November 18, 2009 |
The topic of women in tech is getting popular occasionally for no apparent reason but one blogger choosing to discuss it on a low-news day because he or she happens to care about the role of women in tech and how it is insufficient or not visible enough or whatever.
Last week we saw a new (and a very passionate) discussion of this topic on The Next Web blog started by Boris and continued with a reply in a guest post by Sarah Stokely – and it is no wonder that the posts received tons of comments and retweets as everyone seems to be eager to participate in the discussion on this never-ending topic every time it is brought to the public attention.
But my question is this: why do we pay attention to women in tech at all? How does it come that female presence on the web seems to be a focus for so many people and women do expect to receive some special treatment in tech?
Let me get it straight: I work in tech, I am a woman and I am a blonde – but I have never felt any of the two latter factors to have any impact on the first factor at all. Or rather, I have often felt it was beneficial to me to be a woman (and blonde) – simply because many of the decision-makers are more inclined to begin listening to you because you are a woman. And it depends on what you have to say if you will manage to keep their attention on your words or not.
I write a tech blog, I run a small startup, I consult startups on their launch and marketing strategies and now that I think about it, I have never encountered any single problem or obstacle because I am a woman.
Well, it may be challenging when you are the only woman working in a room full of programmers (male) but when you understand their language and don’t demand any special manners from them because you are a woman – you will be able to work together just fine. But of course if you expect them not to use F*** word only because you are in the room and you are woman – and they happen to use it all the time when talking work – you will hardly be a good team member because they will not feel comfortable. And is it so difficult to survive an occasional F*** word?
In fact, I have always thought that in many industries discrimination is something that women make a problem by focusing on it only – and it does not really exist at all. And the web industry is no exception – no one cares if you are blonde or not and if you are a woman at all when you create an actually useful startup. And again, in many situations men (including male bloggers and press people if you are promoting a startup) are more willing to listen to your pitch BECAUSE you are a woman. Is not it an advantage that we should not really complain about?
But still being a woman I have signed up for a few girls-only online communities that are intended to facilitate, enhance or improve our feminine activities online – and help us achieve more where we tend to miss opportunities a lot now. I can actually remember that when I signed up for one of such communities I had to tick the checkbox to confirm that I am actually a woman – and it did not let me in without stating that much. Now is not it ridiculous?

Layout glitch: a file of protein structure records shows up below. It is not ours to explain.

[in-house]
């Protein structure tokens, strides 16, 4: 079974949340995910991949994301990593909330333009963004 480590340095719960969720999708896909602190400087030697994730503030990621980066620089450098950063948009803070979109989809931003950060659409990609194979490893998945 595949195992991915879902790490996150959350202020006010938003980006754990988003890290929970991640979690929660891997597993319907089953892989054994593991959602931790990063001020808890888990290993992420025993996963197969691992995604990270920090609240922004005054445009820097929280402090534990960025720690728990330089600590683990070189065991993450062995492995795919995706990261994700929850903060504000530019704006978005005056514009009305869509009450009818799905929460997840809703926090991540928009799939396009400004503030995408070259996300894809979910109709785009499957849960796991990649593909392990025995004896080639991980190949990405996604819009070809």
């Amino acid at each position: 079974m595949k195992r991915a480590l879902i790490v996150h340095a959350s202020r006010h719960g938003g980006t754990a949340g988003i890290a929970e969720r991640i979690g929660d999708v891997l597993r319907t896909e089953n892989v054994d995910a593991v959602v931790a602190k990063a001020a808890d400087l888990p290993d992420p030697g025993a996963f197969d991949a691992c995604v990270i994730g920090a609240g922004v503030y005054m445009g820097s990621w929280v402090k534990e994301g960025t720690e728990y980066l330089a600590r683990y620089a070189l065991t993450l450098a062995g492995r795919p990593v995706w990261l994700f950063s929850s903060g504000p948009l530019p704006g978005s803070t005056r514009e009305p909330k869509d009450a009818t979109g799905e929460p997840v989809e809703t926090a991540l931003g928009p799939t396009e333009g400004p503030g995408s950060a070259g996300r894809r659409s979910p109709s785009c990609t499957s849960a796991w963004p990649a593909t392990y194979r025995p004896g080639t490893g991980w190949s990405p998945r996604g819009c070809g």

And how we love to attract special attention to the fact that we are WOMEN and we are IN TECH! Watching a woman on Twitter sharing her experience from a Moscow software conference, I was very much amused by her update saying “Sitting at ‘girls in software’ roundtable. Everyone (but one) is a blonde.” Now can you imagine a roundtable named “Men in tech (software, gaming industry, blogging, etc.)” at all? And even if someone had a crazy idea of arranging for such a roundtable, I can hardly imagine anyone paying attention to the hair color of the participants.
So while I am flattered to make it to various female tech bloggers lists when such lists are created, I have to say that I still feel somewhat uncomfortable about them because I have never seen a list for “best male tech bloggers” – and this is disturbing.
I still think that this is exactly where discrimination is: trying to stand out from the overall crowd of tech people and expecting some special treatment and some special welcome by the industry where everyone actually has equal opportunities. How can we be different in an industry that does not involve any extra physical strength or unusual skills that women don’t possess?
So I think that the main problem for women who do work in tech is not really in men discriminating us or making us feel unwelcome in any of the particular fields we venture into. The main problem is that women somehow expect to be different in the industry – only because we are women and this industry does not have too many female participants (for whatever reasons it may be). But do we deserve any special attention here or do we really want to work in an industry with equal opportunities where everyone will have the recognition HE or SHE actually deserves?